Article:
from The American Heritage® Dictionary of the English Language, 5th Edition.

  • noun A difficult or painful experience, especially one that severely tests character or endurance. synonym: trial.
  • noun A method of trial in which the accused was subjected to pain or danger as a means of invoking God's intercession, with the outcome regarded as revealing a divine determination of guilt or innocence.

from The Century Dictionary.

  • noun A form of trial to determine guilt or innocence, formerly practised in Europe, and still in parts of the East and by various savage tribes.
  • noun A severe trial; trying circumstances; a severe test of courage, endurance, patience, etc.
  • noun Synonyms Proof, experiment, touchstone.
  • Pertaining to trial by ordeal.

from the GNU version of the Collaborative International Dictionary of English.

  • adjective Of or pertaining to trial by ordeal.
  • noun An ancient form of test to determine guilt or innocence, by appealing to a supernatural decision, -- once common in Europe, and still practiced in the East and by savage tribes.
  • noun Any severe trial, or test; a painful experience.
  • noun (Bot.) See Calabar bean, under Calabar.
  • noun (Bot.) the root of a species of Strychnos growing in West Africa, used, like the ordeal bean, in trials for witchcraft.
  • noun (Bot.) a poisonous tree of Madagascar (Tanghinia venenata syn. Cerbera venenata). Persons suspected of crime are forced to eat the seeds of the plumlike fruit, and criminals are put to death by being pricked with a lance dipped in the juice of the seeds.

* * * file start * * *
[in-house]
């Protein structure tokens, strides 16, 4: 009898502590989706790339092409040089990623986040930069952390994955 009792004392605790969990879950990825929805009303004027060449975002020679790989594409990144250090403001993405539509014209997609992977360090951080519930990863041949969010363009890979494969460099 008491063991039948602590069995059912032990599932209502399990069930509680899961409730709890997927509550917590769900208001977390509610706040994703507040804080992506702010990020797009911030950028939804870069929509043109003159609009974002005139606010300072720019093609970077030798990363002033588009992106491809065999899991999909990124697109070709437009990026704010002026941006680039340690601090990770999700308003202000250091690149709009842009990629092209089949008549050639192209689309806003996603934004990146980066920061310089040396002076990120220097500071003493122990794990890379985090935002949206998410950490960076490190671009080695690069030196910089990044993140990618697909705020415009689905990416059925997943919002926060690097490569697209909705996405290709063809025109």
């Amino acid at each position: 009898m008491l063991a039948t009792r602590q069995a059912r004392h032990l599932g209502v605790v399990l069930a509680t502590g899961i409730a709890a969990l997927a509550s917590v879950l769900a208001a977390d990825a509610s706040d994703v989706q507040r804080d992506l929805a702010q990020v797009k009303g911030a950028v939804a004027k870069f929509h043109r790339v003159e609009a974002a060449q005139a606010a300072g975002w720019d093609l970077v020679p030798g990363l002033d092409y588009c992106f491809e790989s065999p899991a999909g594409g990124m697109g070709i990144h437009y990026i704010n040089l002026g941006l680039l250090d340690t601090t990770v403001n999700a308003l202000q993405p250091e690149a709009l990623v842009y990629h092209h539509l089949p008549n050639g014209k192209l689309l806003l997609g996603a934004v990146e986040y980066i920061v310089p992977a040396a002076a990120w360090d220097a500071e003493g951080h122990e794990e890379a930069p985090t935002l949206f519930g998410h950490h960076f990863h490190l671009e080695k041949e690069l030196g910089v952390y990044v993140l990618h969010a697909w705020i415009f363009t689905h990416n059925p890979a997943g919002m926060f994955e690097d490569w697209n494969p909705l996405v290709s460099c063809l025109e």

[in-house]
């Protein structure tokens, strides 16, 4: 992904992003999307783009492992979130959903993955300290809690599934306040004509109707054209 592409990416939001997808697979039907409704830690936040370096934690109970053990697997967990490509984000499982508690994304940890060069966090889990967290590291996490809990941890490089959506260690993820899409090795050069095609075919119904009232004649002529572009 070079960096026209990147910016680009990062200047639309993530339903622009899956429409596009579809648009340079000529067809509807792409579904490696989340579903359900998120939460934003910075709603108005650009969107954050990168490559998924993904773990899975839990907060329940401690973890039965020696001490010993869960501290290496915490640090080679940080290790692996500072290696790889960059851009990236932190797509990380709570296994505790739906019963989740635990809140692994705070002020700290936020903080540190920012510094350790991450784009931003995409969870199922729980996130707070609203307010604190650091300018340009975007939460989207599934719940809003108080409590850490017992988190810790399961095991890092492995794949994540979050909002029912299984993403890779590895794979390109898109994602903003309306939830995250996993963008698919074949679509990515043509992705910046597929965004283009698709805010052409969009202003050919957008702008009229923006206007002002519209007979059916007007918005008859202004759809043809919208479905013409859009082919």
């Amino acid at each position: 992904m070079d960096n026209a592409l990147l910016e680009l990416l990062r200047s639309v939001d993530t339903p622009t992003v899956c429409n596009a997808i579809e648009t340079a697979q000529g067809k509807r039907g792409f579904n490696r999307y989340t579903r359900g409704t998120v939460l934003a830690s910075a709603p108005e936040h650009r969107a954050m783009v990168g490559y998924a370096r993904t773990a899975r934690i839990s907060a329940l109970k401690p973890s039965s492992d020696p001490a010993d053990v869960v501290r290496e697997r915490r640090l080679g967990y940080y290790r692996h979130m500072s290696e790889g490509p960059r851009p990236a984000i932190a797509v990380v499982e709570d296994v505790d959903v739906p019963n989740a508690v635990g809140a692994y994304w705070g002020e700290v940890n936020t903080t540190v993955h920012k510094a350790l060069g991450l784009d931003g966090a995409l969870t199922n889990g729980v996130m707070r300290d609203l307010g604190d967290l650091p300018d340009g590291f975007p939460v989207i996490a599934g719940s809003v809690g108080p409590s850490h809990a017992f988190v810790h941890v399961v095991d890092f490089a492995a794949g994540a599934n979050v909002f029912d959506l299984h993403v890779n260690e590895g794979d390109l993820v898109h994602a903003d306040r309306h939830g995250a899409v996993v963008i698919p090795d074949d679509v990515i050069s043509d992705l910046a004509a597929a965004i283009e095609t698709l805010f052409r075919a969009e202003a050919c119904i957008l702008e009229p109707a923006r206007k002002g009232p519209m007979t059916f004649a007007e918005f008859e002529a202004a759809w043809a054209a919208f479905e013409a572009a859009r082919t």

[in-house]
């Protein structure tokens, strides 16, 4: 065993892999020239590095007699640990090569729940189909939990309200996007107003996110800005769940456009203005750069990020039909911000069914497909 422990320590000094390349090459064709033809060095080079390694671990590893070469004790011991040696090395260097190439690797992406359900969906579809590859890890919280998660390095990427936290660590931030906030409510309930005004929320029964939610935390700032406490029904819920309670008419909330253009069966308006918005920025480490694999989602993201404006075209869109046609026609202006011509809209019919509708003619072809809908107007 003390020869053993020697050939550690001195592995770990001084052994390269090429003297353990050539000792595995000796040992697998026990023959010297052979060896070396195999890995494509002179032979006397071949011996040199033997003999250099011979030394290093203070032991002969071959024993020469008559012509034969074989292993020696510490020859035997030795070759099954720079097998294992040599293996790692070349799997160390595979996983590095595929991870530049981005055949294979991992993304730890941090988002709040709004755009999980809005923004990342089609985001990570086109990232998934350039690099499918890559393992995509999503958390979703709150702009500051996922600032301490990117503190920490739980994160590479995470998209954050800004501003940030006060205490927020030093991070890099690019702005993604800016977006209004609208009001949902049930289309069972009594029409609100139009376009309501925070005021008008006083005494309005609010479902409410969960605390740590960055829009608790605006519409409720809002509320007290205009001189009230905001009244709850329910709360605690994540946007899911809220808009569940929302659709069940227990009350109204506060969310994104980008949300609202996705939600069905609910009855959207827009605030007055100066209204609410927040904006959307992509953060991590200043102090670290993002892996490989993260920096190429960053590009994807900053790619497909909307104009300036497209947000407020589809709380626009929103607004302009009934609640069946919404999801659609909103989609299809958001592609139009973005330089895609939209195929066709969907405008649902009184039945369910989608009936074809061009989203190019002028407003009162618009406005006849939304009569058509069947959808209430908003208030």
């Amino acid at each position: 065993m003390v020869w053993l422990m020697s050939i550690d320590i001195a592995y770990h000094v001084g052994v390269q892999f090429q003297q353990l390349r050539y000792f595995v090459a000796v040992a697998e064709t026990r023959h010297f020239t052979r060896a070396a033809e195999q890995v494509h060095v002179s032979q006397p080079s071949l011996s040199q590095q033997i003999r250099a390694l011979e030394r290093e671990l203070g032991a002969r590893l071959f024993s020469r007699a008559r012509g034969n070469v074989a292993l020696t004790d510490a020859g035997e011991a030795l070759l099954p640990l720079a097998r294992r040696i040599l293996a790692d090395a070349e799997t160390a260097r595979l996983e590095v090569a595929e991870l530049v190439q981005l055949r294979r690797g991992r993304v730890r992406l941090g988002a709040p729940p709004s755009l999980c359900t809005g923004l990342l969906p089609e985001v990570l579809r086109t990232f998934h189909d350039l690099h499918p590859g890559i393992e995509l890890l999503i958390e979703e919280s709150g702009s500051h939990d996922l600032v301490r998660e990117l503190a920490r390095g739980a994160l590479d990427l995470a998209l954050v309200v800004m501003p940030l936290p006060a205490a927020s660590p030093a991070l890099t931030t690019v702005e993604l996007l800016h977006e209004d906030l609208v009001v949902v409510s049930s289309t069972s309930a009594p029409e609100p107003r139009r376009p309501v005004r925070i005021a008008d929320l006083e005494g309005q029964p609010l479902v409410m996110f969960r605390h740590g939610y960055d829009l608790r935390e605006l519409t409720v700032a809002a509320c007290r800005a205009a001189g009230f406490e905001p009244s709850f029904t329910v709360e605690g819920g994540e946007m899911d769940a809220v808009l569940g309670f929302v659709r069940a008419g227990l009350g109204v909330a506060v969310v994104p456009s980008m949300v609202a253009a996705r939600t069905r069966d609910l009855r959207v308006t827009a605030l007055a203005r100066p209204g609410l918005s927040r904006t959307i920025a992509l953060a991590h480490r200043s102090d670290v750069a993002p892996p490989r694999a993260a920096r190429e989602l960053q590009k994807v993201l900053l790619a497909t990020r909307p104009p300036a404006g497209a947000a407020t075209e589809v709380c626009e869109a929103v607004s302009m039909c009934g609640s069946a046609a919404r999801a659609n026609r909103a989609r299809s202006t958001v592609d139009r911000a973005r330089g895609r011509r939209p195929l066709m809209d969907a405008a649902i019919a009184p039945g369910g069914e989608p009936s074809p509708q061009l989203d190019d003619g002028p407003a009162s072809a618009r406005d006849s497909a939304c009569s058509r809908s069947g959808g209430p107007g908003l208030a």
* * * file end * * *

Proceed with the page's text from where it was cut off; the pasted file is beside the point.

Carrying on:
from Wiktionary, Creative Commons Attribution/Share-Alike License.

  • noun A painful or trying experience.
  • noun A trial in which the accused was subjected to a dangerous test (such as ducking in water), divine authority deciding the guilt of the accused.

from WordNet 3.0 Copyright 2006 by Princeton University. All rights reserved.

  • noun a severe or trying experience
  • noun a primitive method of determining a person's guilt or innocence by subjecting the accused person to dangerous or painful tests believed to be under divine control; escape was usually taken as a sign of innocence


from The American Heritage® Dictionary of the English Language, 4th Edition

[Alteration (influenced by deal) of Middle English ordal, trial by ordeal, from Old English ordāl; see dail- in Indo-European roots.]

from Wiktionary, Creative Commons Attribution/Share-Alike License

From Middle English *ordel, ordal, from Old English ordēl, ordāl ("ordeal, judgement"), from Proto-Germanic *uzdailaz (“judgement”, literally "an out-dealing"), equivalent to or- +‎ deal. Cognate with West Frisian oardiel ("judgement"), Dutch oordeel ("judgement, discretion"), German Urteil ("judgement, verdict").


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  • Severe or painful trial as expierence

    July 8, 2014